Daniel Martiny

Degree brings job promotion

Daniel Martiny’s job promotion is proof that having a college degree can make a profound difference.

Daniel is the new operations manager for Roswell-based Single Source Inc., a leading supplier of automotive painting. Single Source, which has 37 stores across 15 states, promoted Daniel to the position after he earned his Bachelor of Arts degree in Business Administration at LaGrange College in May.  He is now among Single Source’s youngest operations managers in the country and heads its largest store.

The 23-year-old had already held a full-time job for quite some time, and on the urging of his mom, he enrolled at LaGrange’s Evening College when he was 19 so he could continue working while earning his degree.

“I heard about Evening College through my mom, who was going here for her nursing degree,” Daniel says. “Things came up in my life, and she said, ‘You need a college education; you need a better future.’ So she dragged me up here into Professor (Linda) McMullen’s office, and it pretty much started from there.”

Before enrolling as a freshman, Daniel juggled two jobs, so he was no stranger to the time management that comes with working full-time while pursuing a degree.

“I worked from 9 to 5, and then I had college at 5:50,” he says.

Huge life changes came between his freshman year and graduation day, including getting married to his wife, Michelle. The couple then had little Landon, who’s now 2. He said his biggest time-management challenge came when he played LaGrange College soccer two fall seasons ago.

“I know now that I took on too much, but I’m very grateful to Coach (Jeff) Geeter; he was awesome just to give me the opportunity,” Daniel says. “I would work 8 to 4, have soccer practice from 4:15 to 7, then class from 8 to 10, and then get home and do homework.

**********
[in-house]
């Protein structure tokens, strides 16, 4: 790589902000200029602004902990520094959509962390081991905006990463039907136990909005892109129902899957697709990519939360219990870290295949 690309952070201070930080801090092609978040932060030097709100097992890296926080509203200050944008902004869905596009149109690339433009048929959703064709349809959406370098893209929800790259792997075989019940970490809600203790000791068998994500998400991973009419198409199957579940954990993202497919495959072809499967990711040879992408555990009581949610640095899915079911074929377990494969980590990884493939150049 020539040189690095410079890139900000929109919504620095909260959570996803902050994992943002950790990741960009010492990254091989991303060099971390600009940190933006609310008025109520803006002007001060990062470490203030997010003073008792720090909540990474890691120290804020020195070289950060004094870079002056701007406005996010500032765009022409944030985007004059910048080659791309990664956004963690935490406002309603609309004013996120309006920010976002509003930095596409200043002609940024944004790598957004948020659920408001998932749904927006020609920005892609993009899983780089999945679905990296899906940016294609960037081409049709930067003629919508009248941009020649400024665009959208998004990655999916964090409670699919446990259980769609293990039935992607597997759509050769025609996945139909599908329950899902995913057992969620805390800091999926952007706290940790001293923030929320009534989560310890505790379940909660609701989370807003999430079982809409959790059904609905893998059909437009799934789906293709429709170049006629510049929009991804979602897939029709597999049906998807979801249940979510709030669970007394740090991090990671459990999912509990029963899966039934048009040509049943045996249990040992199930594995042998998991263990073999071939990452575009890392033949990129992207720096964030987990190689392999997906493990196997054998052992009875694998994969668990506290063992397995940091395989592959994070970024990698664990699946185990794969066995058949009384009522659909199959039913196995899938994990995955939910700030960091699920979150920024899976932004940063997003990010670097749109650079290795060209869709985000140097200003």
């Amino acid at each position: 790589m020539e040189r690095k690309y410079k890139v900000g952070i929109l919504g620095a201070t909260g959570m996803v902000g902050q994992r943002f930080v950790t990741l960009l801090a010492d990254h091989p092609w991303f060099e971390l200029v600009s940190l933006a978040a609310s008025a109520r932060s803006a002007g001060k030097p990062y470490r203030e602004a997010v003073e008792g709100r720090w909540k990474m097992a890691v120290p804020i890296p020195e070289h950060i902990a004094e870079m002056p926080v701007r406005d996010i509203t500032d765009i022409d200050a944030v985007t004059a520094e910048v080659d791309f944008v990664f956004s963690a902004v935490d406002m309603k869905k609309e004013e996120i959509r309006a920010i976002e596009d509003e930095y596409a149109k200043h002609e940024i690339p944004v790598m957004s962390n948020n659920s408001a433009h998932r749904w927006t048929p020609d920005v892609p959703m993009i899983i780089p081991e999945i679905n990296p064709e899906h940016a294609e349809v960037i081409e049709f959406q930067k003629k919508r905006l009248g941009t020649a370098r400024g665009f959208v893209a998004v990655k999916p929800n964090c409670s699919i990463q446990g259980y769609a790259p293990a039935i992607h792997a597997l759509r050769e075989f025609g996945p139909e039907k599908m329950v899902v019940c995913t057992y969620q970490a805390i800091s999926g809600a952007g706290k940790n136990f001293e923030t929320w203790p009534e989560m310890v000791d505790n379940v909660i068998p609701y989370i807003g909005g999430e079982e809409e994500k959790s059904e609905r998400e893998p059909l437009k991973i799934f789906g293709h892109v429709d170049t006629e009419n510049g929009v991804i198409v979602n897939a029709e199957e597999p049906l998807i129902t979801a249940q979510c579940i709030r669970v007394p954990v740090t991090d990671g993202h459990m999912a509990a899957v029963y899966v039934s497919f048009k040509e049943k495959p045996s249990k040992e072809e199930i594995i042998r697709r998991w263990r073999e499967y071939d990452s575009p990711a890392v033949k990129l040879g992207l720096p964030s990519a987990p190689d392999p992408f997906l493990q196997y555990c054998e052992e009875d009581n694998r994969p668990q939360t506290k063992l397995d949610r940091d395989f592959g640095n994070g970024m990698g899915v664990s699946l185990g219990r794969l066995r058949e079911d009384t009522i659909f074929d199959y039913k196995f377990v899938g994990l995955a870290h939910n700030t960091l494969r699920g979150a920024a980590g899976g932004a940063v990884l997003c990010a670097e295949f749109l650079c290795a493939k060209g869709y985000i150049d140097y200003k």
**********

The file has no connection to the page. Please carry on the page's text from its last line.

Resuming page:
“I did it through half the season, and I liked it a lot. But time-management wise, it was an unnecessary stress on my family and me, and in retrospect probably was not the smartest thing.”

Though Evening College classes are most often filled with older students who are starting or returning to college—usually all who are balancing work, family and studies—Daniel says he didn’t feel out of place at all when he began taking night classes at 19.

“There was one other guy who was two weeks younger than I was, and everyone else was older than us, but it really didn’t matter,” he says. “We all meshed just fine.”

Daniel says he’s glad he persevered and finished the degree that resulted in his promotion.

“Life just gets busier as it goes on,” he says. “It’s one of those things that you just have to discipline yourself and do it.”